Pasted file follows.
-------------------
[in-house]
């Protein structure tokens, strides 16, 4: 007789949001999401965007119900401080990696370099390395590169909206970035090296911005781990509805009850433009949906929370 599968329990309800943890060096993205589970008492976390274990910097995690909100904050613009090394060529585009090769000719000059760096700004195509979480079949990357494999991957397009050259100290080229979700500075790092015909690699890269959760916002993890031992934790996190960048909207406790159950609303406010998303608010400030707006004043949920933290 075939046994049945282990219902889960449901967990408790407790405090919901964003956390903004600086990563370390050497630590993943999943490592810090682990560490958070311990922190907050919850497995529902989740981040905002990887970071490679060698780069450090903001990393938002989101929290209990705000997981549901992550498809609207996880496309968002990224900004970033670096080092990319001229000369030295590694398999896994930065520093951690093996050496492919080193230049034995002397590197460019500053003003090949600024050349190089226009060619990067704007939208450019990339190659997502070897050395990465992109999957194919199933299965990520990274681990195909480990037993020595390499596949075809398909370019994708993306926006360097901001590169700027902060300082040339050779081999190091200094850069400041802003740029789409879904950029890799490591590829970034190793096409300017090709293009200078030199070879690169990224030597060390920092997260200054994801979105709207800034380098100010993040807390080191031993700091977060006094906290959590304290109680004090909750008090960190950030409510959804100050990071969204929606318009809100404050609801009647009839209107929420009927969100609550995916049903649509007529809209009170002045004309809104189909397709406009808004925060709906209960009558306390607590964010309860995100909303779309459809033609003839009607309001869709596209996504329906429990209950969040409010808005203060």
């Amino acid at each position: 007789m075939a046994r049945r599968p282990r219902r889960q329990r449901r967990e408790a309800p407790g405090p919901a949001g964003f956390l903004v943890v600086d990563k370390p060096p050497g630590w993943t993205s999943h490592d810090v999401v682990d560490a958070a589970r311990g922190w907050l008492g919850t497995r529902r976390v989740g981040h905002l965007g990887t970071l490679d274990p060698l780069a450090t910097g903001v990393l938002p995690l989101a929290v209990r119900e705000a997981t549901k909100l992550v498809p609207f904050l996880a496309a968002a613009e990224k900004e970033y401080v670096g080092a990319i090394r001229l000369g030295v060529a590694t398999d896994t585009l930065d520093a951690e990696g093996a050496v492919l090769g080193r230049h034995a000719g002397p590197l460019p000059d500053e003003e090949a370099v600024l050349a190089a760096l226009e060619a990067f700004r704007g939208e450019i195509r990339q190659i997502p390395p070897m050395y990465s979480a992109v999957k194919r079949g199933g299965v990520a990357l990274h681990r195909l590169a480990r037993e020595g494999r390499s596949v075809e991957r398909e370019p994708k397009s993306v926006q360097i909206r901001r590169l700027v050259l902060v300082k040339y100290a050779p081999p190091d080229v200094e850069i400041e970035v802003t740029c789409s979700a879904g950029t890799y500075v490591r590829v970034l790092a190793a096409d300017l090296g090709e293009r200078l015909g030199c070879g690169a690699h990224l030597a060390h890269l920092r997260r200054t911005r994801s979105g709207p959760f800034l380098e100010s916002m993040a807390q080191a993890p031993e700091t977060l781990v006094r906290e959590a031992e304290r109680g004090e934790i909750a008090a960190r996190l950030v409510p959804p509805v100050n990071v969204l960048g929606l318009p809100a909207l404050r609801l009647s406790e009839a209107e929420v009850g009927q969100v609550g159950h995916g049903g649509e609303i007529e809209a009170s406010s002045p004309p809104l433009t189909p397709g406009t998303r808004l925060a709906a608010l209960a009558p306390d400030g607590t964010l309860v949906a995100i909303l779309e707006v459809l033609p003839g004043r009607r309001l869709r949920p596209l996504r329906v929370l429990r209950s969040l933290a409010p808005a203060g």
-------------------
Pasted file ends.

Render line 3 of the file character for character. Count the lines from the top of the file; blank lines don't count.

């Amino acid at each position: 007789m075939a046994r049945r599968p282990r219902r889960q329990r449901r967990e408790a309800p407790g405090p919901a949001g964003f956390l903004v943890v600086d990563k370390p060096p050497g630590w993943t993205s999943h490592d810090v999401v682990d560490a958070a589970r311990g922190w907050l008492g919850t497995r529902r976390v989740g981040h905002l965007g990887t970071l490679d274990p060698l780069a450090t910097g903001v990393l938002p995690l989101a929290v209990r119900e705000a997981t549901k909100l992550v498809p609207f904050l996880a496309a968002a613009e990224k900004e970033y401080v670096g080092a990319i090394r001229l000369g030295v060529a590694t398999d896994t585009l930065d520093a951690e990696g093996a050496v492919l090769g080193r230049h034995a000719g002397p590197l460019p000059d500053e003003e090949a370099v600024l050349a190089a760096l226009e060619a990067f700004r704007g939208e450019i195509r990339q190659i997502p390395p070897m050395y990465s979480a992109v999957k194919r079949g199933g299965v990520a990357l990274h681990r195909l590169a480990r037993e020595g494999r390499s596949v075809e991957r398909e370019p994708k397009s993306v926006q360097i909206r901001r590169l700027v050259l902060v300082k040339y100290a050779p081999p190091d080229v200094e850069i400041e970035v802003t740029c789409s979700a879904g950029t890799y500075v490591r590829v970034l790092a190793a096409d300017l090296g090709e293009r200078l015909g030199c070879g690169a690699h990224l030597a060390h890269l920092r997260r200054t911005r994801s979105g709207p959760f800034l380098e100010s916002m993040a807390q080191a993890p031993e700091t977060l781990v006094r906290e959590a031992e304290r109680g004090e934790i909750a008090a960190r996190l950030v409510p959804p509805v100050n990071v969204l960048g929606l318009p809100a909207l404050r609801l009647s406790e009839a209107e929420v009850g009927q969100v609550g159950h995916g049903g649509e609303i007529e809209a009170s406010s002045p004309p809104l433009t189909p397709g406009t998303r808004l925060a709906a608010l209960a009558p306390d400030g607590t964010l309860v949906a995100i909303l779309e707006v459809l033609p003839g004043r009607r309001l869709r949920p596209l996504r329906v929370l429990r209950s969040l933290a409010p808005a203060g």